They Won't Believe Me (1947)

They Won't Believe Me (1947) is a note-perfect melodramatic film noir from the later 1940s.

Within the paranoid marriages of the era, there was according to the classic film noir canon, a good deal of secrecy, murder, and madness. 

Given the amount of times that film noir discusses such marriages, and their eerie contents, one wonders what was happening to men and women in that decade.

It is perhaps as if the women were coming out of the darkness and forging a place for themselves in the future homes and relationships of the 1950s, and beyond. In the 1940s marriages were fearful and secret places, where women remained prisoners in mysterious gilded cages.

With Robert Young, Susan Hayward and Jane Greer in this movie, there is an indication across the cast alone that something more romantic than evil is afoot. But this is still a murderous relationship, and the murderous relationship was one of the best ways filmmakers knew of in the 1940s to describe the marriage between woman and man.

While on trial for a double homicide, Larry says that his girlfriend died accidentally in a car crash and his distraught wife tossed herself over a cliff. Will the jury believe him?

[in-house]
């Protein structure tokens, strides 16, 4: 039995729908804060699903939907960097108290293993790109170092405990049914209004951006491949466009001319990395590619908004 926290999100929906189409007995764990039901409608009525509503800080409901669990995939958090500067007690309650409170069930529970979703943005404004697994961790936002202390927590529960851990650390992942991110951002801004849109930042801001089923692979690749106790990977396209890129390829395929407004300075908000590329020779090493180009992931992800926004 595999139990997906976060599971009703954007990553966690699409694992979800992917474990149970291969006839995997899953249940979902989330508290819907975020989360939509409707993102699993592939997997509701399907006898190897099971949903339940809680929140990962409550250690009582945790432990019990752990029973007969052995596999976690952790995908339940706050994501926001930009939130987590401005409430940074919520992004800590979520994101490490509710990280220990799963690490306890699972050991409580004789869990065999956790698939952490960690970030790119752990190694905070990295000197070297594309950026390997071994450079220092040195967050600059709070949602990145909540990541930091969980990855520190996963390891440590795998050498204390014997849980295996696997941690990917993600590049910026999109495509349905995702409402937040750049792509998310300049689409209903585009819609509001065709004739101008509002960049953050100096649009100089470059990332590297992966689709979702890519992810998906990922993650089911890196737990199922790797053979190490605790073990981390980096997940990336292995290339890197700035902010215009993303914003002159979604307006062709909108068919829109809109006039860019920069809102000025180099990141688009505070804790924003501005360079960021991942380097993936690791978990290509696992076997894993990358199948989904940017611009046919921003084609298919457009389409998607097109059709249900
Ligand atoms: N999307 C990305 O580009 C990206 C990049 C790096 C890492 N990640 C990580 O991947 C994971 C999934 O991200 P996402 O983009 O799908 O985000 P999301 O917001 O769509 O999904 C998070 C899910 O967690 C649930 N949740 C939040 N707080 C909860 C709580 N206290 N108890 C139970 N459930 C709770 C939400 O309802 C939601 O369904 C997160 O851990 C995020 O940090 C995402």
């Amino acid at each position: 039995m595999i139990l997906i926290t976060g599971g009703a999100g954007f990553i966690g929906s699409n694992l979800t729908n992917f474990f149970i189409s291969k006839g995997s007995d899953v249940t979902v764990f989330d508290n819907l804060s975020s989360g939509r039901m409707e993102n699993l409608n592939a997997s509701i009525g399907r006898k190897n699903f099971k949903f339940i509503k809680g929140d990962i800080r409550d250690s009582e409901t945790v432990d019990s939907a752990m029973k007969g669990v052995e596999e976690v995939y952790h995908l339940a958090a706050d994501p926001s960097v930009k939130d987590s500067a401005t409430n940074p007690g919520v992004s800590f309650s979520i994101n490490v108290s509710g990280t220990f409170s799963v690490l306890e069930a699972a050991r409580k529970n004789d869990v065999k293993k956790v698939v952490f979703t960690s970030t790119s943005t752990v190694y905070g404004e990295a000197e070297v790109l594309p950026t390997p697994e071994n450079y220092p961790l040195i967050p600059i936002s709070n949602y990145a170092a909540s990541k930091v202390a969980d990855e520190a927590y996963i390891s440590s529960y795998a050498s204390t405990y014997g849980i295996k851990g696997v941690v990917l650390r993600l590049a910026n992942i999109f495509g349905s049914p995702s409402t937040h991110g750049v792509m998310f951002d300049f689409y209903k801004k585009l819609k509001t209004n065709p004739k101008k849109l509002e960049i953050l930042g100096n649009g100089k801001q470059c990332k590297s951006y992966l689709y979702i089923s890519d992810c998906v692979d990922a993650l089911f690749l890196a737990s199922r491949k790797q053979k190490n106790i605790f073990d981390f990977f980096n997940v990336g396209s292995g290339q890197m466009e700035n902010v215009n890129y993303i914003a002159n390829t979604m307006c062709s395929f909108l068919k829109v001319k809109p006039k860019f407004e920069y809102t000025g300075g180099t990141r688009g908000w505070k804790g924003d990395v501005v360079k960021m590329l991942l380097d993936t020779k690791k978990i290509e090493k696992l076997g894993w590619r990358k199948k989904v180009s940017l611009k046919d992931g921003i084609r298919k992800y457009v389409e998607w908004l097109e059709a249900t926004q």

The state of life after World War Two was mighty different in the United States, as it was in Europe. The States was left well provisioned with everything from steel to nylon, and the film industry could continue as if nothing had happened. 

Film noir is fantasy, film noir is incredible, and nearly always in the 1940s packs a killer punch. Noir rides out with the darkest and most premises, and leaves the imagination speechless. Consider: On trial for murdering his girlfriend, philandering stockbroker Larry Ballentine takes the stand to claim his innocence and describe the actual, but improbable-sounding, sequence of events that led to her death.

Flashback and suspenseful adultery, we are most certainly on the paranoid trail of some film noir. Larry, played by Robert Young is a mad film noir hero, depressed but rich, lost in his murderous space.

They Won’t Believe Me is mighty fine suggestion that this might be the case ― the war is never once mentioned, and the good folks who populate this noir live pretty well, in domestic opulence, and in a rather carefree world of yachting and outdoor fun.

Robert Young, who plays a rather unpleasant character here for once, has no less than three girlfriends ― and he still ain’t happy. They are all of course beautiful too, because this is Hollywood ― Susan Haywood and Jane Greer leading the trio. 

Paranoia in America in 1947 was primarily focused on the fear of communist infiltration in government, entertainment industry, and other sectors of society. This fear was known as the "Red Scare" and was fuelled by the belief that the Soviet Union was actively working to spread communism throughout the world, including the United States.